What kind of books do you publish?
We publish ebooks with a concentration on women authors and classic literature. We’ve recently started publishing ebooks by contemporary authors.

Do you seek out authors or do the authors come to you?
Since the contemporary works are a new part of our business and we are still feeling our way around in it, we have been relying on authors coming to us. However, for the new Sense and Sensibility edition annotated by Margaret C. Sullivan and illustrated by Cassandra Chouinard, I approached them with the idea. They had made such a great pairing in our previous release There Must Be Murder that I thought it would be great to team them up again with some classic Jane Austen.

What made you decide to publish a 200th anniversary edition of Sense and Sensibility?
We offer all of our public domain ebooks for free, since free ebooks and sharing amongst friends was at the root of why I started the site. But I also want to add on value to these ebooks, give visitors some more options that they may not get at other ebook sites. So we’ve started offering illustrated and/or annotated versions of our ebooks for a small fee. It seemed natural to start with Jane Austen since she is the most popular author on the site. And since it was the 200th anniversary of the initial publication of Sense and Sensibility, Margaret Sullivan suggested that book would be a great place to start.


One of Cassandra Chouinard's illustrations of Sense and Sensibility.

What do you think sets the Girlebooks edition apart from other editions of the novel?
While we did put out a paperback version of the book, our edition of Sense and Sensibility is in its natural habitat on the ereader. I also believe it is the only edition that is both annotated and illustrated by a contemporary author/illustrator (as opposed to illustrations by Hugh Thomson for instance).

You publish other editions of all of Jane Austen’s books as well. How popular are they compared to other classic authors?
Jane Austen’s ebooks are definitely the most popular downloads, and all of her ebooks are in the top 20 of our highest rated. The Brontes and Elizabeth Gaskell aren’t far behind. Ann Radcliffe is very popular, mostly due to the influence of Northanger Abbey I’m sure.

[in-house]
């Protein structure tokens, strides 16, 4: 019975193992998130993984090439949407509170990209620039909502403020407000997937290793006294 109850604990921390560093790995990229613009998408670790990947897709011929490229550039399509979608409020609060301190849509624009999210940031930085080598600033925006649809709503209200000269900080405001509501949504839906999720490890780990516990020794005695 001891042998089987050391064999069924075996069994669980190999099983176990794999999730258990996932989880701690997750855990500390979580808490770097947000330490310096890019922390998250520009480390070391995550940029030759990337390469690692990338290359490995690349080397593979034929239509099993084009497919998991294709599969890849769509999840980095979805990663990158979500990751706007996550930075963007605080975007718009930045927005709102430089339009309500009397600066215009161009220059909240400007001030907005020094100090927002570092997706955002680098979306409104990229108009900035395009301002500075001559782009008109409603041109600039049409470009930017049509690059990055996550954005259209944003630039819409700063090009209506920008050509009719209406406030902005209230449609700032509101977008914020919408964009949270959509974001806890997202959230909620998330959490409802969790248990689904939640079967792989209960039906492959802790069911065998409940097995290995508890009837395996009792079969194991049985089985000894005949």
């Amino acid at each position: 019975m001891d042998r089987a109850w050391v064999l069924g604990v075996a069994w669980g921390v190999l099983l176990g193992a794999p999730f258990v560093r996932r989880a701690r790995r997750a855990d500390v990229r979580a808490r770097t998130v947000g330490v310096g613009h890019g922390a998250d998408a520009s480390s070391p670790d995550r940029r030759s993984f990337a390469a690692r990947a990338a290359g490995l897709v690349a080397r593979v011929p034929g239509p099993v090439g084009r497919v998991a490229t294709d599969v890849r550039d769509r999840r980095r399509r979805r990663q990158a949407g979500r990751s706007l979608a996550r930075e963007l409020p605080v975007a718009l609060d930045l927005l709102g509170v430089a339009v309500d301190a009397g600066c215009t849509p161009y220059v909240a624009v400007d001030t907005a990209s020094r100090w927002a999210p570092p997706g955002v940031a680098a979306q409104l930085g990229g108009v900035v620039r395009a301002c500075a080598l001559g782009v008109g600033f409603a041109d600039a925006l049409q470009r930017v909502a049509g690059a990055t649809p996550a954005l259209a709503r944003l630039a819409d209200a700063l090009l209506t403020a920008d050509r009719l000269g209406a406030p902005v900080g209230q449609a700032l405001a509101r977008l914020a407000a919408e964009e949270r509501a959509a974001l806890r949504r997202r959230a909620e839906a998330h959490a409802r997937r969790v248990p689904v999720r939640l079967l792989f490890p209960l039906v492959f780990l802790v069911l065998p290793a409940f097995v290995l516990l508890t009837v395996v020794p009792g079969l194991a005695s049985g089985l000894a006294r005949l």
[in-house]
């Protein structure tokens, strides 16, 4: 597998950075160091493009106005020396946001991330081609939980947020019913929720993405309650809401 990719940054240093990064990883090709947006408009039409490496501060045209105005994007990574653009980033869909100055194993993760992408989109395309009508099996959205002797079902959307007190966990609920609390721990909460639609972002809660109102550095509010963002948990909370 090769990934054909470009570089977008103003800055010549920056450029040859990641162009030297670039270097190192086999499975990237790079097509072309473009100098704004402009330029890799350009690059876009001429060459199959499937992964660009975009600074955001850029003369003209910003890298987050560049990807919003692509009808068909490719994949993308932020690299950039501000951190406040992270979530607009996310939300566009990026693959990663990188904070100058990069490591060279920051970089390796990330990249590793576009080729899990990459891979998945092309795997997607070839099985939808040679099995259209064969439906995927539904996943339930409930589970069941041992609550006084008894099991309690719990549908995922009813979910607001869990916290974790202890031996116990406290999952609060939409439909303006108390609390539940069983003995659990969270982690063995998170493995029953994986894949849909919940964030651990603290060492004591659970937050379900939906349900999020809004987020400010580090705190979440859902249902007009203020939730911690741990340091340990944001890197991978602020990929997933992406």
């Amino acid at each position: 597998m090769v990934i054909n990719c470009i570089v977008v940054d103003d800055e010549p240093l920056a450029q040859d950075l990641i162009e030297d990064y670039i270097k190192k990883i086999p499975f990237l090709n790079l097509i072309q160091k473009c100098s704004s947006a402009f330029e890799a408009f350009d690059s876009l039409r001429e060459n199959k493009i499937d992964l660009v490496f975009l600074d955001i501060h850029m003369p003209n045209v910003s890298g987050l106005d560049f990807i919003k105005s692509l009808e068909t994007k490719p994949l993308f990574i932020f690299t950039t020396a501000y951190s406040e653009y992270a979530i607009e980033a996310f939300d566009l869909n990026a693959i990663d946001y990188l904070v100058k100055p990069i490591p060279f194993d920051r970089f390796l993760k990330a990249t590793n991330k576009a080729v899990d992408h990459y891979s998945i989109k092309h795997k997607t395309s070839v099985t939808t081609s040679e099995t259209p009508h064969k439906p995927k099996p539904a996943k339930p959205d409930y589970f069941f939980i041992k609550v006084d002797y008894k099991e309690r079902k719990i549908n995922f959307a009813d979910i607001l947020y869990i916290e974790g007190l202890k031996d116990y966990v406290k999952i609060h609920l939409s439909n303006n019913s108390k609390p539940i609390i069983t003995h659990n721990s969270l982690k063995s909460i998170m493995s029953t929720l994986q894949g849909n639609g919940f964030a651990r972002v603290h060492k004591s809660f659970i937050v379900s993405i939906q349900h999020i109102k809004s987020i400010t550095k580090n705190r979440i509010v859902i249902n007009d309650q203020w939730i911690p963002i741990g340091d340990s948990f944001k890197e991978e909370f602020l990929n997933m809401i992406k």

How do you decide which classic novels to promote?
At the beginning it was easy to find new classic novels to publish. Now it’s getting a little harder since we have to dig pretty deep to find the gems we haven’t already published. But I really love digging and finding–it’s one of the things I love most about running the site. I read reviews by book bloggers who also love digging and finding, so I get a lot of ideas from them. If a blogger has written a great review, I will often ask if I can republish her review on our own blog when I publish the ebook.

Tell us a little bit about the process of creating an ebook.
We get most of our texts from Project Gutenberg. If we can’t find the text on PG, we have our own proofreading initiative to prepare them for submission to PG and our own ebook catalog. Once I have the text, I first format the book in Microsoft Word or Open Office. I then generate the PDF and Kindle/Mobipocket versions from that. From the Mobipocket version, I generate the ePub and LIT ebooks via Calibre. My method of creating the ebooks might be a little dated, but it works great for all the various ebook formats, especially PDF which remains the most popular ebook format.

How does the ebook process differ from creating a book for print?
Print requires a much higher resolution, so creating the book cover art is probably the most time consuming part. This is added to the fact that you need to create a front cover and back cover and spine and make them all line up perfectly so you don’t have the spine running onto the covers. Then you have the interior which is a bit easier than the cover to format but does require some additional formatting that is not required or necessary for ebooks. I basically have a lot more freedom with formatting ebooks. Print publishing is very picky, costly, and time consuming, and honestly I don’t have as much fun with it as I do with ebook publishing.

What do you think about the rising popularity of ebooks?
I am extremely happy about it since it allows me to share my love of ebooks with other people. For the longest time my mom and husband were the only other people I knew who read ebooks. I eventually convinced a few friends to read ebooks too. But now with big companies putting serious effort into marketing ebooks, we have so many more people reading and loving ebooks. I love it.

What do you say to people who insist that paper books are better?